Intravitreal ranibizumab or bevacizumab are the most used drugs for treatment of neovascular age-related macular degeneration (nAMD). Repeated intravitreal injections represent an economic burden and may be associated with serious complications. The aim of this study is to evaluate the number of needed injections within 1 year of treatment.
55 patients over 50 years of age with nAMD and visual acuity (VA) between 20/40 and 20/320 were included. Scheduled visits and treatment were performed monthly for 1 year. After a loading dose of three intravitreal injections (either ranibizumab = group 1 or bevacizumab = group 2), an “as needed” regimen was performed. Primary endpoint was a difference in the injection frequencies of ranibizumab and bevacizumab. Secondary endpoints were best corrected visual acuity (BCVA) and central retinal thickness (CRT).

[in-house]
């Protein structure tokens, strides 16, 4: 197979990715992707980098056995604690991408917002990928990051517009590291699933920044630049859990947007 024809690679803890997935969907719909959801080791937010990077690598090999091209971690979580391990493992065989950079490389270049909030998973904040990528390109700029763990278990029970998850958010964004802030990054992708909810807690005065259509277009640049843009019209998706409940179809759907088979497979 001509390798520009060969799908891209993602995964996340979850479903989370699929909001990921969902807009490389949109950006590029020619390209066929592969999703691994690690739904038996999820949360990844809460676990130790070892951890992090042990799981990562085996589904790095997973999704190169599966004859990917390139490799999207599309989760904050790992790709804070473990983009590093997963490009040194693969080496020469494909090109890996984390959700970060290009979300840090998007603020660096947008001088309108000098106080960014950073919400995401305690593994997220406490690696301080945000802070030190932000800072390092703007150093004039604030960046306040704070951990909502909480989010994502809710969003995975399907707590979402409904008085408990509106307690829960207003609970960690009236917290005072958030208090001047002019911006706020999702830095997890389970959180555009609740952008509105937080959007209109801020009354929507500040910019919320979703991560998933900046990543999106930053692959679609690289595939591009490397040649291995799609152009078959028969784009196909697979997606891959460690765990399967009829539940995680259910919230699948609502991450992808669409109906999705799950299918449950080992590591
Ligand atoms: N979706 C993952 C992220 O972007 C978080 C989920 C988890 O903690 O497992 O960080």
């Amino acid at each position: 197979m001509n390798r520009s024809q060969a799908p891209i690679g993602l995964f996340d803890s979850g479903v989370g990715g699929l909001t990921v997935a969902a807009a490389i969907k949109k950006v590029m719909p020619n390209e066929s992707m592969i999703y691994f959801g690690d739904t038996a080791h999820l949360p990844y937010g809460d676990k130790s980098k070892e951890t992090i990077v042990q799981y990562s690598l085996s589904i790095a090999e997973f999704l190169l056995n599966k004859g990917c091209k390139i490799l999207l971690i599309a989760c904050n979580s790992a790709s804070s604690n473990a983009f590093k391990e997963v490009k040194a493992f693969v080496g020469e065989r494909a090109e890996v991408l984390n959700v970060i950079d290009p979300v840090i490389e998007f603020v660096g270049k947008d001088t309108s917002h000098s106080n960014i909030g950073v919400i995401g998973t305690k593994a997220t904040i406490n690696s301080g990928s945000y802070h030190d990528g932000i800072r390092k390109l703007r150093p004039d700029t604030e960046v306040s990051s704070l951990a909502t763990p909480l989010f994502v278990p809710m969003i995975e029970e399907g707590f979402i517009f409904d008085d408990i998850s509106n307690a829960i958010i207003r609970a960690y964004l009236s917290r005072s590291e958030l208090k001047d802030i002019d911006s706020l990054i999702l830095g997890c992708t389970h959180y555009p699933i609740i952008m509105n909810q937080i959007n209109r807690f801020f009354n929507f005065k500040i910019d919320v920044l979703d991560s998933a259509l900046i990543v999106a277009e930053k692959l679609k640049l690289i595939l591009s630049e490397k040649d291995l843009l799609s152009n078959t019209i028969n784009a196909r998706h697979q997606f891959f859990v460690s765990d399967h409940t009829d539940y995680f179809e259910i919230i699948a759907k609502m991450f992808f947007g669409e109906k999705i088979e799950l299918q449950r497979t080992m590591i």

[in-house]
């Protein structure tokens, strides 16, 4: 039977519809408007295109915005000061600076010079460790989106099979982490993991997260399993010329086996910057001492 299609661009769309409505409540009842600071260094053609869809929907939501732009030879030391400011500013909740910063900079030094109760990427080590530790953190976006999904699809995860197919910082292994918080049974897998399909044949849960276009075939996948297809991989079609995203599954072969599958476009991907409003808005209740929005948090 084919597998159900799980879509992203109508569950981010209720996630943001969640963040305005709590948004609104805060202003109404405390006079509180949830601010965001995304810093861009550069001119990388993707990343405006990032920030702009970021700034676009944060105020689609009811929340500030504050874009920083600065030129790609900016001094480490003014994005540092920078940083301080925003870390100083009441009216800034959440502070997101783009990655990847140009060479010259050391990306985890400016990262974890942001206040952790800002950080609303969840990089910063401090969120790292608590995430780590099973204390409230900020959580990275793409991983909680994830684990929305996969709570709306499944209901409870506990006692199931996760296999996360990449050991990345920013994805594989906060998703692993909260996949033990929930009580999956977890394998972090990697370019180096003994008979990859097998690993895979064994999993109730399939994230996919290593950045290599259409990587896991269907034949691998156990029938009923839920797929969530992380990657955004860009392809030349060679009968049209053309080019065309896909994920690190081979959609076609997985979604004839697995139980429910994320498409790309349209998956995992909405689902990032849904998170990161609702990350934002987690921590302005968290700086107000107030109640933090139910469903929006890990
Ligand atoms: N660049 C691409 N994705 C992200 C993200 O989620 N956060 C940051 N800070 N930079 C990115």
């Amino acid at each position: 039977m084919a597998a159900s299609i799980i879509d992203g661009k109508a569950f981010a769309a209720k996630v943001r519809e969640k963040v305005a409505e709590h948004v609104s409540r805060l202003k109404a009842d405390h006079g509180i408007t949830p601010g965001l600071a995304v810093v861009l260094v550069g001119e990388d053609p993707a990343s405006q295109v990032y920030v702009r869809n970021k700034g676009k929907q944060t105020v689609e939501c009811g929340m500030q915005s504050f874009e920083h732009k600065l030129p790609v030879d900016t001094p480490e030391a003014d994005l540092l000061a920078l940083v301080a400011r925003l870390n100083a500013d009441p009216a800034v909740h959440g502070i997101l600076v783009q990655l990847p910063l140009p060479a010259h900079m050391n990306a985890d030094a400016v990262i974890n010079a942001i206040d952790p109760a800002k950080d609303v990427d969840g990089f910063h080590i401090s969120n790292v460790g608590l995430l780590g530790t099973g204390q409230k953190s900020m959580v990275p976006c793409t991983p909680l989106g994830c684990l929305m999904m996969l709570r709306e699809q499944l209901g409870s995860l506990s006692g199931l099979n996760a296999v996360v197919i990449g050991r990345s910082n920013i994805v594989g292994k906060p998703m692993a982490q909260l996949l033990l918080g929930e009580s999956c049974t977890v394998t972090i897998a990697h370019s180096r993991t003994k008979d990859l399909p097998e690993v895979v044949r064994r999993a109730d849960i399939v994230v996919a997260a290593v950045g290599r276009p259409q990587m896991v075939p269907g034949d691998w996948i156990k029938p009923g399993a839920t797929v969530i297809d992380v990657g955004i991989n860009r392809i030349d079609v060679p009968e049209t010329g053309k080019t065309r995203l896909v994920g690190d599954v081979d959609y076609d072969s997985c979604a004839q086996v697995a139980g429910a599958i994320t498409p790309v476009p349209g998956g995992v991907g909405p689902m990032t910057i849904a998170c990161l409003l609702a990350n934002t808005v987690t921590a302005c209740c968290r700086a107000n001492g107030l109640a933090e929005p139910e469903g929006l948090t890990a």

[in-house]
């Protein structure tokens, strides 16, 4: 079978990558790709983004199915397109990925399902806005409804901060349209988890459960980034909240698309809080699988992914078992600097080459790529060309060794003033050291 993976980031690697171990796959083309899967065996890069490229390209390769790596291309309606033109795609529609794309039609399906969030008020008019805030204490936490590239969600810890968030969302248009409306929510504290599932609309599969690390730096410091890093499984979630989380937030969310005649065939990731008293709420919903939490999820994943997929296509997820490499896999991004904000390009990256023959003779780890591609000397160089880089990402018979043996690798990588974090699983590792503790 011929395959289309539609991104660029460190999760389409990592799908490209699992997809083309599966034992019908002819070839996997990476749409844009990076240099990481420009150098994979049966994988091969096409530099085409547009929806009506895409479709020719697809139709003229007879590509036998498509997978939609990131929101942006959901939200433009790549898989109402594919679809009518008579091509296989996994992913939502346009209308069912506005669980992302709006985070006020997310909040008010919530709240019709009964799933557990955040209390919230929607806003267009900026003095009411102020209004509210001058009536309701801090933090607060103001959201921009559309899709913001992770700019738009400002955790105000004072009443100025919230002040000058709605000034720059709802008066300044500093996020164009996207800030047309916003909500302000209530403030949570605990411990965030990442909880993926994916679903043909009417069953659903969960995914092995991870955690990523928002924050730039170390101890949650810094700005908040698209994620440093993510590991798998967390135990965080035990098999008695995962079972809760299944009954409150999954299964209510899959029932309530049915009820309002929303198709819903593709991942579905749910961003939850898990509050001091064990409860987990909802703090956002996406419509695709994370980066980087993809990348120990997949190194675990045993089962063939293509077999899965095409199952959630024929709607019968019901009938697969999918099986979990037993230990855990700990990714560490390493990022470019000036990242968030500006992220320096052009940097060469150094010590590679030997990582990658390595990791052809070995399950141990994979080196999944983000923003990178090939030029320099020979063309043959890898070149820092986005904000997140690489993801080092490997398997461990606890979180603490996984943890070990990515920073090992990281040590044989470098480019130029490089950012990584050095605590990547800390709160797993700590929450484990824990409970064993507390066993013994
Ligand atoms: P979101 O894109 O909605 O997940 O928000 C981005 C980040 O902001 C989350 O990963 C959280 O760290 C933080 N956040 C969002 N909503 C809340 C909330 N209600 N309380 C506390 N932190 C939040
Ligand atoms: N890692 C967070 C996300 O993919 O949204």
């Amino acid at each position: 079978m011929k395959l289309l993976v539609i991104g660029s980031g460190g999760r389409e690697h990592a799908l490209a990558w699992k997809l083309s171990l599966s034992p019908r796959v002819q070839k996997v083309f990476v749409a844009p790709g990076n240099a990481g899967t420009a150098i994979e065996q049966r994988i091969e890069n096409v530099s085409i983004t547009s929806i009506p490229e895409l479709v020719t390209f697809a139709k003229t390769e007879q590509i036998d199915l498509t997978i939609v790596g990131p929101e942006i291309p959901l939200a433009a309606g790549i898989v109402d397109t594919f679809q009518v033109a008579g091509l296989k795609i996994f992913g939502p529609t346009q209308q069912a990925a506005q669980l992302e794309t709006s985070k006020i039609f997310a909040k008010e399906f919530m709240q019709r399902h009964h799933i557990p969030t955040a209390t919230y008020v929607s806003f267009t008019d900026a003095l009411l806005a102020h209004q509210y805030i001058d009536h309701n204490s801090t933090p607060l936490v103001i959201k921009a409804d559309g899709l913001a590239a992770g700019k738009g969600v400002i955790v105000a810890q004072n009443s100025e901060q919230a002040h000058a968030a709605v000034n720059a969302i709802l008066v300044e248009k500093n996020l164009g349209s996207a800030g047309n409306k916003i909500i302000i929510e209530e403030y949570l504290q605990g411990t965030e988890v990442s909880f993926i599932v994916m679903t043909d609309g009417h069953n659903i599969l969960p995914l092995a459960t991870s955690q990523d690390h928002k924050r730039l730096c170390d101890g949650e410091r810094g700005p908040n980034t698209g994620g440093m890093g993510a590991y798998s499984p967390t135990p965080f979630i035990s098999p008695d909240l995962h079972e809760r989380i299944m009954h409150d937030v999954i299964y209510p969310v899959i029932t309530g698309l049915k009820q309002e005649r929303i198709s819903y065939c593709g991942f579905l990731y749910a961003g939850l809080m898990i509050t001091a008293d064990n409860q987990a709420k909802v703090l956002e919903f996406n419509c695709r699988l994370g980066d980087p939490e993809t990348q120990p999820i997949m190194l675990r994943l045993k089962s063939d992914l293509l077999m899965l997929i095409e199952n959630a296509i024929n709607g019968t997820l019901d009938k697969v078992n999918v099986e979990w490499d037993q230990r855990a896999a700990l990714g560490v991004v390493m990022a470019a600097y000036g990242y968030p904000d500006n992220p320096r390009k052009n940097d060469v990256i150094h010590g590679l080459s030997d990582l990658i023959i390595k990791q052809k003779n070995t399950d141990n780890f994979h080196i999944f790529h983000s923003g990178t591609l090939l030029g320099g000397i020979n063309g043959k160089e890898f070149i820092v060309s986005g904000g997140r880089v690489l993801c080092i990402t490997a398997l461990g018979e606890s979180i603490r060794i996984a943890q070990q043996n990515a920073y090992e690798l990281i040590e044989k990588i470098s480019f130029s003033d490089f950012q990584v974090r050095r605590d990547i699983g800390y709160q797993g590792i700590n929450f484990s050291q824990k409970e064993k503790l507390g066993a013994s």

Difference in number of injections was not significant (5.00 ± 1.67 (ranibizumab group) vs. 5.80 ± 2.28 (bevacizumab group), p = 0.084). Mean BCVA was 59.12 ± 16.64 letters after 12 months if patients received ranibizumab (p = 0.001) and 64.75 ± 17.03 letters if patients received bevacizumab (p = 0.037). There was no statistical significance between the two groups (p = 0.631). The mean CRT did not differ significantly between groups after 12 months (315.67 ± 65.86 µm for ranibizumab, 350.47 ± 102.84 µm for bevacizumab, p = 0.088).
There was no difference in number of treatment, BCVA and CRT after 1 year between ranibizumab and bevacizumab in patients with nAMD.